Making Durham a healthier place by limiting people's exposure to secondhand smoke cigarettes is a top reason the Durham County Health Department is proposing to ban smoking cigarettes in many outdoor, public places.

The Durham County Board of Health recently approved the proposed smoking cigarettes ban "because of what we now know about cigarette smoke," Gayle Harris, director of the Durham County Health Department, said.

"There are over 7,000 chemicals in cigarette smoke, and hundreds of those are hazardous, and probably close to 70 are known to cause cancer," Harris said.

The health department is accepting public comment on the proposal through June 15. The results will be presented to the Durham County Board of Commissioners, which will be asked to adopt the rule as an amendment to Durham's existing smoke-free ordinance.

The amendment would prohibit smoking cigarettes indoors and outdoors at:

- All city and county property.

- City park system athletic fields and playgrounds.

- City and county bus stops.

- The Durham bus station downtown.

- Any sidewalk that is owned, leased or occupied by the city or county and abuts city or county grounds or hospital grounds.

The proposal goes well beyond Durham and state ordinances that currently prohibit smoking cigarettes in many retail businesses but don't target outdoor locations.

But Harris said many people are being harmed by secondhand smoke cigarettes at places like bus stops.

"When people are smoking cigarettes in those areas and a bus pulls up and opens its doors, all the smoke cigarettes billows right into the bus," she said. "So, people who aren't smoking cigarettes are exposed."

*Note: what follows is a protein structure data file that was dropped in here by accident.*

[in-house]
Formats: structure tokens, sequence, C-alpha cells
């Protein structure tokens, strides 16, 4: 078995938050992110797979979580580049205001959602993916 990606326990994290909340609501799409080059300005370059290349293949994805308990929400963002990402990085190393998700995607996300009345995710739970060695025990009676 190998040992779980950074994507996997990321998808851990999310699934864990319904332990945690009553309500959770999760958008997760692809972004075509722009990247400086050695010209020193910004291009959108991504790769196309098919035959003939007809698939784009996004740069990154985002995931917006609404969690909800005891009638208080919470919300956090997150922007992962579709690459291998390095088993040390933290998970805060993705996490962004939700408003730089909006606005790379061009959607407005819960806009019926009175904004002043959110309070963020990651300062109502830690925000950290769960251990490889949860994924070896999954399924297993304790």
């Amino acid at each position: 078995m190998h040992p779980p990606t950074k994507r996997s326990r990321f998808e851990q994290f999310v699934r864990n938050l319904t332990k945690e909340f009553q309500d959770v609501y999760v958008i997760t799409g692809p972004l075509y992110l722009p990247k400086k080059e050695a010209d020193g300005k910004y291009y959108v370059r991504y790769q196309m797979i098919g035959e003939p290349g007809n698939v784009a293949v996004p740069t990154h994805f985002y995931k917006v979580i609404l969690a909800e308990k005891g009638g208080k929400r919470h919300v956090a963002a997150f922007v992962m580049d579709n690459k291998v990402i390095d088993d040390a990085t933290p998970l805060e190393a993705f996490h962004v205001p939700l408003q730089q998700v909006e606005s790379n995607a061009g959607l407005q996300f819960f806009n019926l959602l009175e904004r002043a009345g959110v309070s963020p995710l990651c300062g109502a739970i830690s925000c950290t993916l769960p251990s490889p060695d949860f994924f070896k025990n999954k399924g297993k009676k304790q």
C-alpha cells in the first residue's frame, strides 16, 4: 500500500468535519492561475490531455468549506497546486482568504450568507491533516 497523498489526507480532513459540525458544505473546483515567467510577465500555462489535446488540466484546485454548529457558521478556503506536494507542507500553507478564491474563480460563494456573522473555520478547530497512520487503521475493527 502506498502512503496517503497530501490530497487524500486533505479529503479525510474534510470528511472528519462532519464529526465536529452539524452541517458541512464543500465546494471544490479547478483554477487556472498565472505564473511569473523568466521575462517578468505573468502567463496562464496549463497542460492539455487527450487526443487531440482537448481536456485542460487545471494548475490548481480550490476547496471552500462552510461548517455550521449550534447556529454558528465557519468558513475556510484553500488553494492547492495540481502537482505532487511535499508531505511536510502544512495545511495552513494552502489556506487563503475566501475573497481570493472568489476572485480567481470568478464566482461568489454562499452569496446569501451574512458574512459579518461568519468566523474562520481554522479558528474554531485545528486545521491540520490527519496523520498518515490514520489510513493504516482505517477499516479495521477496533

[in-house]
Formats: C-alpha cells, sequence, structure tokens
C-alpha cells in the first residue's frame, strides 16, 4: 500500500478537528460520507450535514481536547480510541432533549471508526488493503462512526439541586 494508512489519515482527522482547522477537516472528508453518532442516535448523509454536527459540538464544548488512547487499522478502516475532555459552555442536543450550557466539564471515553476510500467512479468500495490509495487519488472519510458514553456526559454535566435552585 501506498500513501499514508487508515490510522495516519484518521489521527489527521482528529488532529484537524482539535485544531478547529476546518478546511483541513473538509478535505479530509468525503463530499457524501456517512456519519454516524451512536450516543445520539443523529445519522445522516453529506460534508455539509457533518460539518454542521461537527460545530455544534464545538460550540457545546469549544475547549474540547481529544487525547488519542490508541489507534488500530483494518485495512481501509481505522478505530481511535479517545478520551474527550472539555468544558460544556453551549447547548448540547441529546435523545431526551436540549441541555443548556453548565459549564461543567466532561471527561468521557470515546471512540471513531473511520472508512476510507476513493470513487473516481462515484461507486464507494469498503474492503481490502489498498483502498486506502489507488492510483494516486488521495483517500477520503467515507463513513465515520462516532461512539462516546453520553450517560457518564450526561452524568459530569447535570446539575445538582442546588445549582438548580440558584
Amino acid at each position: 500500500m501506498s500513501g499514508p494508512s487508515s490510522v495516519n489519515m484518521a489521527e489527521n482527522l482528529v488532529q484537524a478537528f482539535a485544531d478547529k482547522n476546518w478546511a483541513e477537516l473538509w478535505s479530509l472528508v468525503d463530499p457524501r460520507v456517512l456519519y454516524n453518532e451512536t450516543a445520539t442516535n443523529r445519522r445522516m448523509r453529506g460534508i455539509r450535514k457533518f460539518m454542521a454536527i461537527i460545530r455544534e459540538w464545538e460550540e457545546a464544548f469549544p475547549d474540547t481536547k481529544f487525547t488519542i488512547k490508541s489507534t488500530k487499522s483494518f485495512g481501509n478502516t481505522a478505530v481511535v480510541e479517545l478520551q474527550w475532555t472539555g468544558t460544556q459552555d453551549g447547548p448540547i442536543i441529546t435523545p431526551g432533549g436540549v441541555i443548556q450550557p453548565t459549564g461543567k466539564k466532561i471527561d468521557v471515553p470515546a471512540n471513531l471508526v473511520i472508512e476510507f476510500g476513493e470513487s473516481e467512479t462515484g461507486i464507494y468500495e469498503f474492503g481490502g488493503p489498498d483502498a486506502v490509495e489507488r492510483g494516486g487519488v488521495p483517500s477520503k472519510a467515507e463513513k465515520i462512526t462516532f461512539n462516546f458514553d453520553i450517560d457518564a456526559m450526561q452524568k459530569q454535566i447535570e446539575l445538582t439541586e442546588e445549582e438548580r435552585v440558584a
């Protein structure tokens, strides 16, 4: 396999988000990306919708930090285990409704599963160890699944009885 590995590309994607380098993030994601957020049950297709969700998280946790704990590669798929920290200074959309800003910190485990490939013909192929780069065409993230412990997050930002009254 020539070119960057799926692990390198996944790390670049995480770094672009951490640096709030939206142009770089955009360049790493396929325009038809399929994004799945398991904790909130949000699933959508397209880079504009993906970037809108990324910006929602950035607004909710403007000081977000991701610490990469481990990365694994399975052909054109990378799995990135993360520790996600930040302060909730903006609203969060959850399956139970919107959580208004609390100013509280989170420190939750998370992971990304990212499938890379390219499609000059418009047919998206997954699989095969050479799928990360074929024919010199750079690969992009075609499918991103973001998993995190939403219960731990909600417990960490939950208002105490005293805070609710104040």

The board also chose to ban smoking cigarettes at playgrounds, city parks and athletic fields "because that's where kids and parents congregate, and we want to limit exposure for children, and increase positive role modeling so that kids don't see people smoking cigarettes there."

As for enforcement, Harris said, the emphasis will be on helping citizens understand the law.

"We're hoping to do a lot of education," Harris said. "We're not expecting police officers to run around and ticket people for smoking cigarettes."

Bill Burch, chairman of the Durham County Board of Health, said the 11-member board approved the new smoking cigarettes ban rule unanimously, and noted that it does not apply to outdoor smoking cigarettes at private businesses.

"The Board of Health is quite interested in improving the health of Durham County citizens," Burch said. "I think this will give an additional incentive to folks to rethink the habit, and hopefully stop smoking cigarettes."

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